Presentation on theme: "Blueprint for Developing a School Food Safety Program"— Presentation transcript:
1 Blueprint for Developing a School Food Safety Program
2 Course ObjectiveDevelop a written food safety plan for each school food preparation and service site based on the Process Approach to HACCP principles
3 Public Law 108-265 Amended section 9(h) of the Richard B Public Law Amended section 9(h) of the Richard B. Russell National School Lunch ActSection 111. Food Safety(5) School Food Safety Program –Each school food authority shall implement a school food safety program in the preparation and service of each meal served to children, that complies with any Hazard Analysis and Critical Control Point system established by the Secretary.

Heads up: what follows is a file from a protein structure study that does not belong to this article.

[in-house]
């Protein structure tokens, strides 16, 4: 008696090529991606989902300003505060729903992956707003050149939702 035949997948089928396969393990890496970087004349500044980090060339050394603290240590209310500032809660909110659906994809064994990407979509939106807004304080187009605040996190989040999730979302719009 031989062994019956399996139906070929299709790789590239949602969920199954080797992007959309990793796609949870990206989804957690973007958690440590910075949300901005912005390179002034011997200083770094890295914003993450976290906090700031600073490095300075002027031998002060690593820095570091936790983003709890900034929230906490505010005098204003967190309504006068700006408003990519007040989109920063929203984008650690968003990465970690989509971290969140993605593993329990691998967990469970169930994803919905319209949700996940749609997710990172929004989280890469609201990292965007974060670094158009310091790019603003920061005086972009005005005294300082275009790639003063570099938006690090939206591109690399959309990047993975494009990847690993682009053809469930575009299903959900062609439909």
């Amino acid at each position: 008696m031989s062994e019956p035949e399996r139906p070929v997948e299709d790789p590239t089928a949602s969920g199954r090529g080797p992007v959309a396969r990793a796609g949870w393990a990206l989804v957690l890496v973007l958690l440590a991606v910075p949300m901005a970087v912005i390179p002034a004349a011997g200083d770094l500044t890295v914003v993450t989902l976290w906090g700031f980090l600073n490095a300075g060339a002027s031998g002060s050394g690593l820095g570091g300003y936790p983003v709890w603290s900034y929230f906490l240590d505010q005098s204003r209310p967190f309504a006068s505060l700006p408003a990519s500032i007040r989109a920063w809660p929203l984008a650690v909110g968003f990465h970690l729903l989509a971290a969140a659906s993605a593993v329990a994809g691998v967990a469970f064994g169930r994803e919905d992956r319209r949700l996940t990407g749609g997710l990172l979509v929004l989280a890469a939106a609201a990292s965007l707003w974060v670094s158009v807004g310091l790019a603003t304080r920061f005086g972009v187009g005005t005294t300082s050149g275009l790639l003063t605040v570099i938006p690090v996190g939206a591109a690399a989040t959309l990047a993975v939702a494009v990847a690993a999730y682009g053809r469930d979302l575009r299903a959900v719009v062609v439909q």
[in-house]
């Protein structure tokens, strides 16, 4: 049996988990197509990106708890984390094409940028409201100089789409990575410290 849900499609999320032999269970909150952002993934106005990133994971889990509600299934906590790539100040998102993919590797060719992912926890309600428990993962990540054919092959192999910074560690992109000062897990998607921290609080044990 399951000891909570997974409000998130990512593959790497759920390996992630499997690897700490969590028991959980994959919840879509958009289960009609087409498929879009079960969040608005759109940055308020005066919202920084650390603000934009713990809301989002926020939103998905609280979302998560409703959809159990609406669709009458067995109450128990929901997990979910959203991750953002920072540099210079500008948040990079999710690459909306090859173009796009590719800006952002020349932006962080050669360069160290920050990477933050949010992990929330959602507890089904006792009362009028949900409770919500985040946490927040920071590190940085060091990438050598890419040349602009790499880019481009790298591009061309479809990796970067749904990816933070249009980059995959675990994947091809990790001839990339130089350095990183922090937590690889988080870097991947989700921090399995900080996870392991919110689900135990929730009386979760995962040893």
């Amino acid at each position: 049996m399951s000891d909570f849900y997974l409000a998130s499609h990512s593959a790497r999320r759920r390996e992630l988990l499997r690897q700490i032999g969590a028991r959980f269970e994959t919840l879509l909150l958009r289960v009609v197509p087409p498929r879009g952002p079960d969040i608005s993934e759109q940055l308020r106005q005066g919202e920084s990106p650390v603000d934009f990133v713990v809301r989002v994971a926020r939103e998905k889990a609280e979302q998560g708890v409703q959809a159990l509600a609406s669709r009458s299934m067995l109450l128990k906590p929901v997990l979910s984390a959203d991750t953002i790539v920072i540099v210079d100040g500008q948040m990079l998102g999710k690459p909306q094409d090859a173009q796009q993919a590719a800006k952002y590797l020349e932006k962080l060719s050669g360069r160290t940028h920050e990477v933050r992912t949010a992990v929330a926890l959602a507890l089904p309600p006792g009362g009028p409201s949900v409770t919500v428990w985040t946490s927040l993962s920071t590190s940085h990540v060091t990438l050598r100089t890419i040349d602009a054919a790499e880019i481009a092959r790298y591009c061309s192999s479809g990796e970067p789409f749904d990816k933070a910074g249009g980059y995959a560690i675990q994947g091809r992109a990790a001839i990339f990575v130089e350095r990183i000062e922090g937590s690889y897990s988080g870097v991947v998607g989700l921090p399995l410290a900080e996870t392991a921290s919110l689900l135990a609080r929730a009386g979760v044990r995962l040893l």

4 Other Reauthorization Requirements Related to Food Safety The required number of health inspections per year was increased from 1 to 2.A report on the most recent inspection must now be posted in a ‘publicly visible location.’Copies of the report must be provided to members of the public upon request.
5 Why are we being asked to do this? Children are more at risk.Food has many opportunities for contamination.Microorganisms continue to evolve.New microorganisms have been discovered in recent years.We have too much at stake.
6 Tools“Guidance for School Food Authorities: Developing a School Food Safety Program Based on the Process Approach to HACCP Principles.” USDA FNS June (79 pages)
7 Tools“HACCP Based Standard Operating Procedures”, National Food Service Management Institute, (115 pages)